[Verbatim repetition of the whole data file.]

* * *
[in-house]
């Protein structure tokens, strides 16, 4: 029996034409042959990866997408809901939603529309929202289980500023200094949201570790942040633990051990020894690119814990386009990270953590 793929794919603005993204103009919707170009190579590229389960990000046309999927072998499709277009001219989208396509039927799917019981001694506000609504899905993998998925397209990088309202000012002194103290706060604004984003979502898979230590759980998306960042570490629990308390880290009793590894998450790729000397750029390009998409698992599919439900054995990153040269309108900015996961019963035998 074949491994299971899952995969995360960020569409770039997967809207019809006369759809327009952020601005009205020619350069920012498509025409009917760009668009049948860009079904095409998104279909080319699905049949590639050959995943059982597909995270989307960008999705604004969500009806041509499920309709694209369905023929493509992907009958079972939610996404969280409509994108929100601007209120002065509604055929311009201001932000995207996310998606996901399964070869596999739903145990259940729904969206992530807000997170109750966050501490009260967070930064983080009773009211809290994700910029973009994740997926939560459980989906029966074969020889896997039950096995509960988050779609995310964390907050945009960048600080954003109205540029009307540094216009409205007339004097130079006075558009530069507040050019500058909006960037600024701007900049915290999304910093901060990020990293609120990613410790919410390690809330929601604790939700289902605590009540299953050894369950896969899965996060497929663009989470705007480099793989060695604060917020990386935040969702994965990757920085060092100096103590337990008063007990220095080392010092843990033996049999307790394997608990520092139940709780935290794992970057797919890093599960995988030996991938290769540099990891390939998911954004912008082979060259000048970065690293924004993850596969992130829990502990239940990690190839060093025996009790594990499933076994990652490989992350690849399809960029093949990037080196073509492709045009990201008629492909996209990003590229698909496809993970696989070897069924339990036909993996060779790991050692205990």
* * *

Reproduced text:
[in-house]
């Protein structure tokens, strides 16, 4: 029996034409042959990866997408809901939603529309929202289980500023200094949201570790942040633990051990020894690119814990386009990270953590 793929794919603005993204103009919707170009190579590229389960990000046309999927072998499709277009001219989208396509039927799917019981001694506000609504899905993998998925397209990088309202000012002194103290706060604004984003979502898979230590759980998306960042570490629990308390880290009793590894998450790729000397750029390009998409698992599919439900054995990153040269309108900015996961019963035998 074949491994299971899952995969995360960020569409770039997967809207019809006369759809327009952020601005009205020619350069920012498509025409009917760009668009049948860009079904095409998104279909080319699905049949590639050959995943059982597909995270989307960008999705604004969500009806041509499920309709694209369905023929493509992907009958079972939610996404969280409509994108929100601007209120002065509604055929311009201001932000995207996310998606996901399964070869596999739903145990259940729904969206992530807000997170109750966050501490009260967070930064983080009773009211809290994700910029973009994740997926939560459980989906029966074969020889896997039950096995509960988050779609995310964390907050945009960048600080954003109205540029009307540094216009409205007339004097130079006075558009530069507040050019500058909006960037600024701007900049915290999304910093901060990020990293609120990613410790919410390690809330929601604790939700289902605590009540299953050894369950896969899965996060497929663009989470705007480099793989060695604060917020990386935040969702994965990757920085060092100096103590337990008063007990220095080392010092843990033996049999307790394997608990520092139940709780935290794992970057797919890093599960995988030996991938290769540099990891390939998911954004912008082979060259000048970065690293924004993850596969992130829990502990239940990690190839060093025996009790594990499933076994990652490989992350690849399809960029093949990037080196073509492709045009990201008629492909996209990003590229698909496809993970696989070897069924339990036909993996060779790991050692205990």